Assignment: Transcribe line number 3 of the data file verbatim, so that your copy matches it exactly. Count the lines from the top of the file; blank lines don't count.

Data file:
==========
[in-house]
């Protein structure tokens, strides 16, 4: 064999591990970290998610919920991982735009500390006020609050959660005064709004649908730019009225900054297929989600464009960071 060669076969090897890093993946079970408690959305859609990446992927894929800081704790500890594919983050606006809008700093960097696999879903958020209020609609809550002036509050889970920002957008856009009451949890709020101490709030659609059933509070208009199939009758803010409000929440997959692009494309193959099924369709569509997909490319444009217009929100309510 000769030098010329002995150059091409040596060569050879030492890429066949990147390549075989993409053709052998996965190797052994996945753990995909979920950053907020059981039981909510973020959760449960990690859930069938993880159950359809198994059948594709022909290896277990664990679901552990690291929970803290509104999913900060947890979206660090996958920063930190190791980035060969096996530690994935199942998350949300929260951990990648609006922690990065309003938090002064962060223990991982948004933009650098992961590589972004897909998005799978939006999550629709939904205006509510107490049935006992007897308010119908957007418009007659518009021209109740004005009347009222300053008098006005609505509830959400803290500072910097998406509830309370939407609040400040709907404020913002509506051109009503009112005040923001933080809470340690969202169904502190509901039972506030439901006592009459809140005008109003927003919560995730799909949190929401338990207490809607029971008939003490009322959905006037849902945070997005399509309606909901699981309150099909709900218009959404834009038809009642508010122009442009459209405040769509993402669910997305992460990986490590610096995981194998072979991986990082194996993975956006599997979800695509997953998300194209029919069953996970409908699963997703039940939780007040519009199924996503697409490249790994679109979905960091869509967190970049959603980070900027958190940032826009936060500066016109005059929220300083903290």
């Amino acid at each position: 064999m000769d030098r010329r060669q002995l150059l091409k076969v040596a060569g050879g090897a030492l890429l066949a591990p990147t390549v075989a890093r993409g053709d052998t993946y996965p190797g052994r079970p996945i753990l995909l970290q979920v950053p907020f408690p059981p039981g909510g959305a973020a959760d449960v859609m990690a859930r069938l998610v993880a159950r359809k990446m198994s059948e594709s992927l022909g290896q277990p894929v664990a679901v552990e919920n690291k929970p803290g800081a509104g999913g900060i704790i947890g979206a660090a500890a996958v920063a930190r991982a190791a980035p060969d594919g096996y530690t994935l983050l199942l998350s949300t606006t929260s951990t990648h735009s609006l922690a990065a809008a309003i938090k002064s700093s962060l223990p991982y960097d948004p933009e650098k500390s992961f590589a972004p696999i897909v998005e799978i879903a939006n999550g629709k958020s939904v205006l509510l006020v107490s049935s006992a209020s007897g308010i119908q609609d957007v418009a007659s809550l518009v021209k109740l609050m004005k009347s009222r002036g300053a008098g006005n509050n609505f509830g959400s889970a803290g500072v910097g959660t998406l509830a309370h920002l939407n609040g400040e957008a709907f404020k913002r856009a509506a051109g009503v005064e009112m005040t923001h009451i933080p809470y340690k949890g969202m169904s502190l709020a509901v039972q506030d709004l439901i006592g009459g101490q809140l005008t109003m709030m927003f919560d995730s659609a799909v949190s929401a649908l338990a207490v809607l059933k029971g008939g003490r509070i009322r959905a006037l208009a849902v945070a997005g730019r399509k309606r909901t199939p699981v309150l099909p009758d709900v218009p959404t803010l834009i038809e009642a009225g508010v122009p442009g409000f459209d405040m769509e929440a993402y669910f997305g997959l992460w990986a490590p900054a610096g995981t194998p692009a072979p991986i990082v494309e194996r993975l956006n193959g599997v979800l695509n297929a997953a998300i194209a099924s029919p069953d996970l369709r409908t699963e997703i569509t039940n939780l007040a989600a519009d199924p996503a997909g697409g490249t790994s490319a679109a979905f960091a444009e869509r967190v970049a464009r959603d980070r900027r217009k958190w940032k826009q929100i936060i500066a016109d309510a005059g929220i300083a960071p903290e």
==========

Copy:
């Amino acid at each position: 064999m000769d030098r010329r060669q002995l150059l091409k076969v040596a060569g050879g090897a030492l890429l066949a591990p990147t390549v075989a890093r993409g053709d052998t993946y996965p190797g052994r079970p996945i753990l995909l970290q979920v950053p907020f408690p059981p039981g909510g959305a973020a959760d449960v859609m990690a859930r069938l998610v993880a159950r359809k990446m198994s059948e594709s992927l022909g290896q277990p894929v664990a679901v552990e919920n690291k929970p803290g800081a509104g999913g900060i704790i947890g979206a660090a500890a996958v920063a930190r991982a190791a980035p060969d594919g096996y530690t994935l983050l199942l998350s949300t606006t929260s951990t990648h735009s609006l922690a990065a809008a309003i938090k002064s700093s962060l223990p991982y960097d948004p933009e650098k500390s992961f590589a972004p696999i897909v998005e799978i879903a939006n999550g629709k958020s939904v205006l509510l006020v107490s049935s006992a209020s007897g308010i119908q609609d957007v418009a007659s809550l518009v021209k109740l609050m004005k009347s009222r002036g300053a008098g006005n509050n609505f509830g959400s889970a803290g500072v910097g959660t998406l509830a309370h920002l939407n609040g400040e957008a709907f404020k913002r856009a509506a051109g009503v005064e009112m005040t923001h009451i933080p809470y340690k949890g969202m169904s502190l709020a509901v039972q506030d709004l439901i006592g009459g101490q809140l005008t109003m709030m927003f919560d995730s659609a799909v949190s929401a649908l338990a207490v809607l059933k029971g008939g003490r509070i009322r959905a006037l208009a849902v945070a997005g730019r399509k309606r909901t199939p699981v309150l099909p009758d709900v218009p959404t803010l834009i038809e009642a009225g508010v122009p442009g409000f459209d405040m769509e929440a993402y669910f997305g997959l992460w990986a490590p900054a610096g995981t194998p692009a072979p991986i990082v494309e194996r993975l956006n193959g599997v979800l695509n297929a997953a998300i194209a099924s029919p069953d996970l369709r409908t699963e997703i569509t039940n939780l007040a989600a519009d199924p996503a997909g697409g490249t790994s490319a679109a979905f960091a444009e869509r967190v970049a464009r959603d980070r900027r217009k958190w940032k826009q929100i936060i500066a016109d309510a005059g929220i300083a960071p903290e």